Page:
Do not go gentle into that good night,
Old age should burn and rave at close of day;
Rage, rage against the dying of the light–Do not go gentle into that good night–Dylan Thomas
Stars do not live forever; they cast their lovely, glittering light into the merciless darkness of Space for a time, and then turn off like little candles lost in Eternity. Small, solitary stars, like our own Sun, die with relative peace and great beauty, puffing their outer layers off into the darkness of Space. When our solitary Sun dies, it will first swell up into a bloated Red Giant star, cannibalizing the inner planets Mercury, Venus, and possibly our Earth. It will then eventually wither into a very dense little stellar corpse termed a white dwarf, that will be surrounded by one of the most beautiful shrouds our Universe has to offer–a so-called planetary nebula, an enchanting “butterfly” of the Cosmos, made up of varicolored gases that once composed the outer layers of the now dead, small, lonely star.
More massive stars, however, blast the Universe with fire when they die spectacular supernova deaths. Supernovae are the most brilliant and powerful stellar explosions in the Universe, and they can be observed all the way out to the most remote corners of the Universe. Stars blast themselves to smithereens for two reasons–they have, vampire-like, sucked up too much mass from a sister-star and victim, or they have burned up their necessary supply of nuclear fuel that has kept them bouncy against the relentless force of gravity, and have dramatically collapsed, and then exploded, hurling starry-stuff into the Cosmos.
In February 2013, astronomers announced that it may be possible to forecast when a massive star will go supernova by observing the warning signs of the smaller bursts it releases just before it explodes in incandescent rage.
Our Sun, at present, is a common place and relatively puny, main-sequence (hydrogen-burning) star. It is a beautiful, glittering golden-yellow. There are eight major planets, an assortment of primarily icy moons, and other smaller objects that compose our Sun’s familiar and enchanting family. Our Solar System dwells in the far suburbs of an ordinary, though majestic, barred spiral Galaxy, the Milky Way. Our Sun, like all stars, will die. But, today, it is a bouncy star, still in active and productive mid-life, lighting up the darkness that surrounds it with an incandescent fire. However, in another five billion years or so, it will be an elderly star, with little life left in the main-sequence. Stars of our Sun’s small mass usually live for about 10 billion years. But our Star, and middle-aged stars just like it, will go on blasting Space with light, burning hydrogen in their hearts by way of nuclear fusion, for another 5 billion years, or so.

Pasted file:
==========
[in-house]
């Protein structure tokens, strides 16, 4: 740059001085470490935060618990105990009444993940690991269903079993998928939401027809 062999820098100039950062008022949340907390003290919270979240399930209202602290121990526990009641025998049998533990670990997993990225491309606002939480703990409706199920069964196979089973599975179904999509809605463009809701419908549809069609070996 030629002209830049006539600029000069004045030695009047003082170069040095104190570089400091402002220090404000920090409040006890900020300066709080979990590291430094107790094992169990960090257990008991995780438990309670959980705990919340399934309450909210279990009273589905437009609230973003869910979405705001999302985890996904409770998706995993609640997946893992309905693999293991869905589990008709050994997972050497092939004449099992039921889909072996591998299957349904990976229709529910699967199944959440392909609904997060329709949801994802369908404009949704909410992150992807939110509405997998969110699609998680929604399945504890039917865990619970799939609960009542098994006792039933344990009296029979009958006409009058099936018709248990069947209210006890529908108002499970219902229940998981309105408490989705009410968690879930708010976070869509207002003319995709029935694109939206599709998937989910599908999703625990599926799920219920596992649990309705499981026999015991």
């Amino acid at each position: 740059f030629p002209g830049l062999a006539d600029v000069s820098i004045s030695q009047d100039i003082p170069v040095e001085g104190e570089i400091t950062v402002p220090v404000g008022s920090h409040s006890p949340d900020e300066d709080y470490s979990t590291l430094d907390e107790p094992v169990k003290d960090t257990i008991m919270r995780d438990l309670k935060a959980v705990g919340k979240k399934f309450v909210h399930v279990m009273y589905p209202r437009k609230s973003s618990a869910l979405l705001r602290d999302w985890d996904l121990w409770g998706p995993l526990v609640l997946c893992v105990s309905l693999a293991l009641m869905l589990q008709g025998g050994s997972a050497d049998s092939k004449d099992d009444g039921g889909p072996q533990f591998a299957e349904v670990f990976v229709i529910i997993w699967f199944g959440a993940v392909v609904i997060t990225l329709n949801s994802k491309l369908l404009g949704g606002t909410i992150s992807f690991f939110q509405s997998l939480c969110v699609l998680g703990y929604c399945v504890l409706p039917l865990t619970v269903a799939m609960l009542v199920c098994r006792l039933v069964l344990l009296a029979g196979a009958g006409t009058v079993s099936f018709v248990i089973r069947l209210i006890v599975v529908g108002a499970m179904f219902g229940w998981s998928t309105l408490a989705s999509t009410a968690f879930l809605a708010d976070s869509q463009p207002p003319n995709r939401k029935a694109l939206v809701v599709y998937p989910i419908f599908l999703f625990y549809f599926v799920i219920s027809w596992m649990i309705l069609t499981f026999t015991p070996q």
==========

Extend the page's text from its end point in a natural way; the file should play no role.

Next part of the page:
When our Sun and other Sun-like stars have finally burned up their supply of hydrogen fuel, their looks start to change. They are now old stars. In the heart of an elderly Sun-like star, there is a hidden heart of helium, surrounded by a shell in which hydrogen is still being fused into helium. The shell begins to swell outward, and the hidden heart grows larger as the star ages. The helium heart itself begins to shrivel under its own mass, and it heats up wildly until, at last, it grows searing-hot enough at the center for a new stage of nuclear fusion to begin. Now it is the helium that is being burned to manufacture the heavier element, carbon. Five billion years from now, our dying old Sun will bear a small and extremely hot heart that will be emitting more energy than our still-active middle-aged Sun is at the moment. The outer layers of our Star, by this time, will have swollen up to ghastly proportions–it has become a glaring Red Giant star, hungry for the blood of its own planet-children! Ultimately, the core of our Star will continue to shrivel, and because it is no longer able to emit radiation by way of nuclear fusion, all further evolution will be determined by the force of gravity alone. Our angry, dying Star will hurl off its outer layers, but its heart will remain intact. All of the Sun’s matter will ultimately collapse into this pathetic remnant object that is only about the size of our small planet. In this way, our Star will evolve into the type of stellar corpse known as a White Dwarf. A White Dwarf star is doomed to become progressively colder and colder over time. In the end, our Sun will probably become an object known as a Black Dwarf. Black Dwarf stars are hypothetical objects because it is thought that none (as yet) dwell in our Cosmos. It takes hundreds of billions of years for a White Dwarf to ultimately cool down to the Black Dwarf stage, and our Universe is “only” a bit over 13.7 billion years old.